|January 2000||Pre-Qualification Questionnaire issued|
|February 2001||Invitation to Negotiate (ITN) Issued.|
|October 2002||Final Bids received|
|November 2003||MOD/Industry agree to Best and Final Offer stage|
|July 2004||Intended Preferred Bidder announced|
|June 2005||Announcement to seek alternative to current PFI|
The United Kingdom has one of the strictest and most transparent arms export licensing systems in the world. All export licence applications are rigorously assessed on a case by case basis against the consolidated EU and National Arms Export Licensing Criteria. This assessment takes into account the prevailing circumstances and all other announced Government policies, including factors that are relevant if the goods are to be incorporated for re-export. The criteria demonstrate our commitment to take account of the risk that exports might be used for internal repression, prolonging conflict or external aggression. Where we judge that the proposed export might be used in contravention of the Consolidated EU and National Arms Export Licensing Criteria, those export licence applications are refused.
Andrew Mackinlay: To ask the Secretary of State for Defence (1) if he will list those of his Department's buildings containing asbestos, which have been demolished, which incorporated or accommodated radar equipment and which were operational between 1940 and 1969; what quantities of asbestos were removed; and if he will make a statement;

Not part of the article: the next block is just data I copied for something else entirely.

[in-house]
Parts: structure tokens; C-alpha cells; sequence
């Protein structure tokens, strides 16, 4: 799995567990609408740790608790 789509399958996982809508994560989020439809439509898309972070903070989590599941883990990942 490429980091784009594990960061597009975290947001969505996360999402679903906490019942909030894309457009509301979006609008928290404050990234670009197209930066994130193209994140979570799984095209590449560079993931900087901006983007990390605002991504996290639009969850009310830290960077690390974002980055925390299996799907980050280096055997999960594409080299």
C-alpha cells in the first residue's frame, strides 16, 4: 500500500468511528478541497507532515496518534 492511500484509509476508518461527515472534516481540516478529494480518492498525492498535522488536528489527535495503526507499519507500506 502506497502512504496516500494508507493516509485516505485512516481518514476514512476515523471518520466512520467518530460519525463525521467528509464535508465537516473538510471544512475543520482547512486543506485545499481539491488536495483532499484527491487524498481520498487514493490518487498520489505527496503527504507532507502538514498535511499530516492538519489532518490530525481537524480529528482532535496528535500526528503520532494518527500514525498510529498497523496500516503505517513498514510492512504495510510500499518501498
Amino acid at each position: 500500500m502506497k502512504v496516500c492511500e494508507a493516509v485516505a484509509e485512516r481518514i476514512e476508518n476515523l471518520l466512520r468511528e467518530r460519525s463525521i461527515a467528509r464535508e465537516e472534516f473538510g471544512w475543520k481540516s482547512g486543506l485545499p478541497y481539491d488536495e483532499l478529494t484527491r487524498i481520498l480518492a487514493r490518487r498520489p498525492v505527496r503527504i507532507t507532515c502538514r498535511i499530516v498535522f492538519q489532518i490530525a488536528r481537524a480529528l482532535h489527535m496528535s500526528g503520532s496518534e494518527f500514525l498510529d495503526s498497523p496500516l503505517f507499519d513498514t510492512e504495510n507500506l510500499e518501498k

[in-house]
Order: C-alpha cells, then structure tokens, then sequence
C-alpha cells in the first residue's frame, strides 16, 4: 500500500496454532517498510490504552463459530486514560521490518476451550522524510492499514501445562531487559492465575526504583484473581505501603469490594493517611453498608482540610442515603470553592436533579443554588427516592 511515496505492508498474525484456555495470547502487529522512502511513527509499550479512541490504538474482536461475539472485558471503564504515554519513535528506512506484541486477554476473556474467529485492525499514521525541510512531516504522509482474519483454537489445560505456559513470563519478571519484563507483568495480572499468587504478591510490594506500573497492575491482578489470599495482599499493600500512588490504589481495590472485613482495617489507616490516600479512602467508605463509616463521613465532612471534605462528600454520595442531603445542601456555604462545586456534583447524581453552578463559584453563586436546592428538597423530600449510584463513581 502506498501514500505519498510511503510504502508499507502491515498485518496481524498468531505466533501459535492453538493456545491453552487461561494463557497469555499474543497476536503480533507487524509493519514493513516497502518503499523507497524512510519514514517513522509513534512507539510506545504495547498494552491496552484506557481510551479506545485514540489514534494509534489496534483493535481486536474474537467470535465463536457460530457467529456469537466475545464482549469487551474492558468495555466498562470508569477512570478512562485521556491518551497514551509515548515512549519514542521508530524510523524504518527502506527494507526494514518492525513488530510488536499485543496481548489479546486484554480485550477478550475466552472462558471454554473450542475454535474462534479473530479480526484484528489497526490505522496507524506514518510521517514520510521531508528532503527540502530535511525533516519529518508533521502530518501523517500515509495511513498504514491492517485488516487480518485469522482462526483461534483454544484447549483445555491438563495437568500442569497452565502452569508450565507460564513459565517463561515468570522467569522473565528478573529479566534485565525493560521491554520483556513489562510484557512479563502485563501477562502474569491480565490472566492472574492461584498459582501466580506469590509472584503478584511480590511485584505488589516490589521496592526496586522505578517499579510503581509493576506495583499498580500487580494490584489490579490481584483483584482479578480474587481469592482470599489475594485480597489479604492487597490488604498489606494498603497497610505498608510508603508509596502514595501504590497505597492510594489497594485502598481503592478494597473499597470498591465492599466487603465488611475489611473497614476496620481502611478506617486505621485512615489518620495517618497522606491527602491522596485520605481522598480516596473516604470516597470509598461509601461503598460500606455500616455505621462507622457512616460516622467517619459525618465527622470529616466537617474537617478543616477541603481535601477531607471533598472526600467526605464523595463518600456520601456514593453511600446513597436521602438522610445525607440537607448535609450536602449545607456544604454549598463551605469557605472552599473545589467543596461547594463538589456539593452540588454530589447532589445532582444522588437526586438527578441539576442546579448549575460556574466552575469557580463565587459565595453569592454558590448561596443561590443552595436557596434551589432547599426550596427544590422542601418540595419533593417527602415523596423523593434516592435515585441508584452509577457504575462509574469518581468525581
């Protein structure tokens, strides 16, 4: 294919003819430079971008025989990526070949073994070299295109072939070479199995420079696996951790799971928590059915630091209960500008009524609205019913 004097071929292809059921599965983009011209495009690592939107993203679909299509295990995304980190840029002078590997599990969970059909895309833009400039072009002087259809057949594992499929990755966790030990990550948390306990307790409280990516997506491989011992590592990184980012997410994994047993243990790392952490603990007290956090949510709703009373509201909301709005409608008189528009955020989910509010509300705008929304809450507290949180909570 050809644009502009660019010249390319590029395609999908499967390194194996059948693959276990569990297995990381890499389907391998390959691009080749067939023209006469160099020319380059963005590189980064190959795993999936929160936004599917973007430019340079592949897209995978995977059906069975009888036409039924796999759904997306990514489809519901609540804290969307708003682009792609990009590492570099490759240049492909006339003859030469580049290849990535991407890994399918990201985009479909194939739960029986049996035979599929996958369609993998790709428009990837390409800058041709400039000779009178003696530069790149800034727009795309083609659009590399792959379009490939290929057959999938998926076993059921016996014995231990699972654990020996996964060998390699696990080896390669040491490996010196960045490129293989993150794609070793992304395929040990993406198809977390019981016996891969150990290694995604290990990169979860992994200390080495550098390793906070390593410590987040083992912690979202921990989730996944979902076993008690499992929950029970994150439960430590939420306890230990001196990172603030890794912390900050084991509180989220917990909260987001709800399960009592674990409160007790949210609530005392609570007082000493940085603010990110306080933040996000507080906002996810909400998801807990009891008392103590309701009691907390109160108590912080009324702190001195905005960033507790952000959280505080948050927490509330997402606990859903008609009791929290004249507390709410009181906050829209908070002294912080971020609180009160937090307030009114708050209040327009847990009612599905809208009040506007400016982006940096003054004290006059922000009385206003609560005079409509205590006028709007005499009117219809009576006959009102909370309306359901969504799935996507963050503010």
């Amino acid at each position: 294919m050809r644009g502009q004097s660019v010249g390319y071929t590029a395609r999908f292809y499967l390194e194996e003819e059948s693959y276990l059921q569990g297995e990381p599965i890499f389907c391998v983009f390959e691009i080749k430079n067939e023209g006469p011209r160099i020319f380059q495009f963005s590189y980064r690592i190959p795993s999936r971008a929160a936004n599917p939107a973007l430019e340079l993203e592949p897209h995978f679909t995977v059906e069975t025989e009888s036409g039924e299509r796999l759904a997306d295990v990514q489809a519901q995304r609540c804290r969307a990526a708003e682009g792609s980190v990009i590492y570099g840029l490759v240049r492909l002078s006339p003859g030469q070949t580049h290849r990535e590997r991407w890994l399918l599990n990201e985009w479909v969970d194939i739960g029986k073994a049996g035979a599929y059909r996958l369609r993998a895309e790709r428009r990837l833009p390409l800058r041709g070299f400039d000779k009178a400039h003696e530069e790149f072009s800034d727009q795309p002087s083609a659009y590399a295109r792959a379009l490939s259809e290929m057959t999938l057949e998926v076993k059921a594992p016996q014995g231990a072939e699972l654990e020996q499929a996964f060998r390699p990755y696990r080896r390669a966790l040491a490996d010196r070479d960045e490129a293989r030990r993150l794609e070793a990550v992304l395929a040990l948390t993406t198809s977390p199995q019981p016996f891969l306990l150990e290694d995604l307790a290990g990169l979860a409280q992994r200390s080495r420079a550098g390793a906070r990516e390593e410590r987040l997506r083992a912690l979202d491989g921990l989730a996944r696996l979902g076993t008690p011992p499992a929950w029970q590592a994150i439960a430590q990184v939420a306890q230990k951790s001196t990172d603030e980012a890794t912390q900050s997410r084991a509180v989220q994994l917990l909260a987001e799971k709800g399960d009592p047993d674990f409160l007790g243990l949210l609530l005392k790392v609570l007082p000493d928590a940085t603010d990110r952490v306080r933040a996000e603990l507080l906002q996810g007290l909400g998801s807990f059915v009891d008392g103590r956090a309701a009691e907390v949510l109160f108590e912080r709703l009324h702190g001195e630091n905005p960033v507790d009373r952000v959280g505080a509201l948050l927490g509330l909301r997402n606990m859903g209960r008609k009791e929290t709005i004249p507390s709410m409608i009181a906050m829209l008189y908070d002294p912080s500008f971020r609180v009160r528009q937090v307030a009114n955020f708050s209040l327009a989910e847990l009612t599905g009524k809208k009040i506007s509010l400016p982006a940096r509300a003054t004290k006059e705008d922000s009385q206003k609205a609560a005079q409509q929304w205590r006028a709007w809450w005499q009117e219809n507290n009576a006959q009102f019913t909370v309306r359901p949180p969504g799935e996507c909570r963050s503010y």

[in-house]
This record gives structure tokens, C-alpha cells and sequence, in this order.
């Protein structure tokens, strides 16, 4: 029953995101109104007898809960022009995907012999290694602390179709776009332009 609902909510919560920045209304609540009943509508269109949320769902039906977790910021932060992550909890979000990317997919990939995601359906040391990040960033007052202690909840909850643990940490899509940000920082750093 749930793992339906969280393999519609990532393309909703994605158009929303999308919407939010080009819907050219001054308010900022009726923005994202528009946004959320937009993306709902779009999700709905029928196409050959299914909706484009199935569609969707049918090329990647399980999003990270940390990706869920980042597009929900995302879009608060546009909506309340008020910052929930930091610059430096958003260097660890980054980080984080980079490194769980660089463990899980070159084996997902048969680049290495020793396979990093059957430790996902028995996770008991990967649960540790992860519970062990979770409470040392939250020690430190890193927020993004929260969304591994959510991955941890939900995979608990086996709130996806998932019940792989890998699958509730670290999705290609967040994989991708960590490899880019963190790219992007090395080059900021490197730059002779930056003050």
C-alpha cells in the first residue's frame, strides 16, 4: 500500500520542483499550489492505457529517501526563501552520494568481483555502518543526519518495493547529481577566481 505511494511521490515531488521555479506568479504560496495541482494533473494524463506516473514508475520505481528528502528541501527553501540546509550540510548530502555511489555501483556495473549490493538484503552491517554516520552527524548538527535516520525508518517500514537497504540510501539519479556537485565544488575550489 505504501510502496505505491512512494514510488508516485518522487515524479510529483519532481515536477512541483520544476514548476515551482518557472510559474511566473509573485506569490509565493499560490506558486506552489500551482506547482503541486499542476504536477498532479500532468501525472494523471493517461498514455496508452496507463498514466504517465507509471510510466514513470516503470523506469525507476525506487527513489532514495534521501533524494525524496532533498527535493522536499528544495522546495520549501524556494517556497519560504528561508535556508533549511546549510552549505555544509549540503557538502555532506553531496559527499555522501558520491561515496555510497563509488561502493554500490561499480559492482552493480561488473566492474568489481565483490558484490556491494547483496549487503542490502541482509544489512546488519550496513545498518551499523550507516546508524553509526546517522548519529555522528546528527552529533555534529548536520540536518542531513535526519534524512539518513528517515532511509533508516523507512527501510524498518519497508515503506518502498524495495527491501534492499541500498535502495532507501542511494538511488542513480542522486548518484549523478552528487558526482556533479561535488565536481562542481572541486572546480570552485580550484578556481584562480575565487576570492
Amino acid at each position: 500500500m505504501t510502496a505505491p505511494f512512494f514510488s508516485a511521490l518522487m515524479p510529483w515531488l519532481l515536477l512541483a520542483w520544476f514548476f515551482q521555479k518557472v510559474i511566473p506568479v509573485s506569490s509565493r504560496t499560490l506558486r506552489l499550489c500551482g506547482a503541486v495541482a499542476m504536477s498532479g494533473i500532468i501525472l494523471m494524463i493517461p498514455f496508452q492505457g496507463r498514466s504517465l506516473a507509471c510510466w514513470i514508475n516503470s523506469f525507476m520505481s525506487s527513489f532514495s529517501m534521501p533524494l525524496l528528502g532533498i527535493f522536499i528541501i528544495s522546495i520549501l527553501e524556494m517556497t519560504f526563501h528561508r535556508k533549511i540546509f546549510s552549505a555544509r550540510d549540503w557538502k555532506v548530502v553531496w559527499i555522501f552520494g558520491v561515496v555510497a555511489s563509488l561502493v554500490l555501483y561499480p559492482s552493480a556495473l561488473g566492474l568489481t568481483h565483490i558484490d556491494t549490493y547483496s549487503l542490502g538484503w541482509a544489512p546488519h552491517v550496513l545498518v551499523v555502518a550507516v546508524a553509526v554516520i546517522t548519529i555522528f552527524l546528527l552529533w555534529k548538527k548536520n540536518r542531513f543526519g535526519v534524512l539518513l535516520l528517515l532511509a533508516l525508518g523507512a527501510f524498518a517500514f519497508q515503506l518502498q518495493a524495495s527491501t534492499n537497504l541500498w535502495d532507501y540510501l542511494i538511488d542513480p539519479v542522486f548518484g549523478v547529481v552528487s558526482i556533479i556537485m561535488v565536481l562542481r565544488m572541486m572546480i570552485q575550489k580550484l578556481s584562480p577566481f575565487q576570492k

(2) if he will list those of his Department's buildings from which asbestos has been removed that incorporated or accommodated radar equipment and which were operational between 1940 and 1969; what quantities were removed; and if he will make a statement. 
There is no central register of where asbestos has been removed from buildings, belonging to the Department or its agencies, whether demolished or still in existence, which at any time accommodated radar. Such a list could be compiled only with disproportionate cost and effort. In any case, no information is available before 1974, as the law did not require records to be kept prior to that date.
Ann Winterton: To ask the Secretary of State for Defence when Bowman will be fully operational throughout the UK armed forces; and what the (a) overall final cost and (b) cost per unit is expected to be. 
Mr. Ingram: The Bowman tactical communications and information system is being developed and introduced across the United Kingdom armed forces incrementally. As I have previously stated on 5 July 2005, Official Report, column 258W, this is having a direct and positive effect on the communications capability in theatre.
We have always planned for Bowman, like other complex programmes, to be developed and delivered incrementally over a number of years. We currently expect the complete capability to be delivered next year, and for the conversion programme to continue in 2008.
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The latest overall forecast cost for Bowman (as at 31 March 2005) is £2,007 million. Given the diverse nature of individual Bowman configurations, for accounting purposes, the average unit cost is expressed as around £43,000.